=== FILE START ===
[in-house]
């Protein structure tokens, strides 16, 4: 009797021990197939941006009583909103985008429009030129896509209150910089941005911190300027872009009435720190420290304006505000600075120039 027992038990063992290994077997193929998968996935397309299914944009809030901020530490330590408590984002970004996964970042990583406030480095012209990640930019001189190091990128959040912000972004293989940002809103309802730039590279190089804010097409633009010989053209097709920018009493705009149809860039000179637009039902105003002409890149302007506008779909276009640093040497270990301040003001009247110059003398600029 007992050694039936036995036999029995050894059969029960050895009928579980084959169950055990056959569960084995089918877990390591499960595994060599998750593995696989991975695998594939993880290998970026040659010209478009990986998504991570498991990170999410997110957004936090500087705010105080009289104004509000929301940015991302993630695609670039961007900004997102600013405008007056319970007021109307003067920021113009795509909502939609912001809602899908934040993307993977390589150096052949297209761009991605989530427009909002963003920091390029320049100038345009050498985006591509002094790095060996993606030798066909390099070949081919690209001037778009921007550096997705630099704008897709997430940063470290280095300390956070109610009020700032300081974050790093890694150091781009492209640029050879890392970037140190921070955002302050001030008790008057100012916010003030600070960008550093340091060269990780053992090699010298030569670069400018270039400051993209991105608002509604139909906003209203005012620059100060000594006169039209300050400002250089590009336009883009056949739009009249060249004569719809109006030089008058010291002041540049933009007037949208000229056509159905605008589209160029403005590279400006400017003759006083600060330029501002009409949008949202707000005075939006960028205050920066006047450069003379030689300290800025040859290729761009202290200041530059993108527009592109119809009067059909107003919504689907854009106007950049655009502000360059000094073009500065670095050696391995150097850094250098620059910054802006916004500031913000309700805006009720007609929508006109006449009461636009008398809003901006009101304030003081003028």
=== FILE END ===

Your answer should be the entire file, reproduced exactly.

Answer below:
[in-house]
């Protein structure tokens, strides 16, 4: 009797021990197939941006009583909103985008429009030129896509209150910089941005911190300027872009009435720190420290304006505000600075120039 027992038990063992290994077997193929998968996935397309299914944009809030901020530490330590408590984002970004996964970042990583406030480095012209990640930019001189190091990128959040912000972004293989940002809103309802730039590279190089804010097409633009010989053209097709920018009493705009149809860039000179637009039902105003002409890149302007506008779909276009640093040497270990301040003001009247110059003398600029 007992050694039936036995036999029995050894059969029960050895009928579980084959169950055990056959569960084995089918877990390591499960595994060599998750593995696989991975695998594939993880290998970026040659010209478009990986998504991570498991990170999410997110957004936090500087705010105080009289104004509000929301940015991302993630695609670039961007900004997102600013405008007056319970007021109307003067920021113009795509909502939609912001809602899908934040993307993977390589150096052949297209761009991605989530427009909002963003920091390029320049100038345009050498985006591509002094790095060996993606030798066909390099070949081919690209001037778009921007550096997705630099704008897709997430940063470290280095300390956070109610009020700032300081974050790093890694150091781009492209640029050879890392970037140190921070955002302050001030008790008057100012916010003030600070960008550093340091060269990780053992090699010298030569670069400018270039400051993209991105608002509604139909906003209203005012620059100060000594006169039209300050400002250089590009336009883009056949739009009249060249004569719809109006030089008058010291002041540049933009007037949208000229056509159905605008589209160029403005590279400006400017003759006083600060330029501002009409949008949202707000005075939006960028205050920066006047450069003379030689300290800025040859290729761009202290200041530059993108527009592109119809009067059909107003919504689907854009106007950049655009502000360059000094073009500065670095050696391995150097850094250098620059910054802006916004500031913000309700805006009720007609929508006109006449009461636009008398809003901006009101304030003081003028």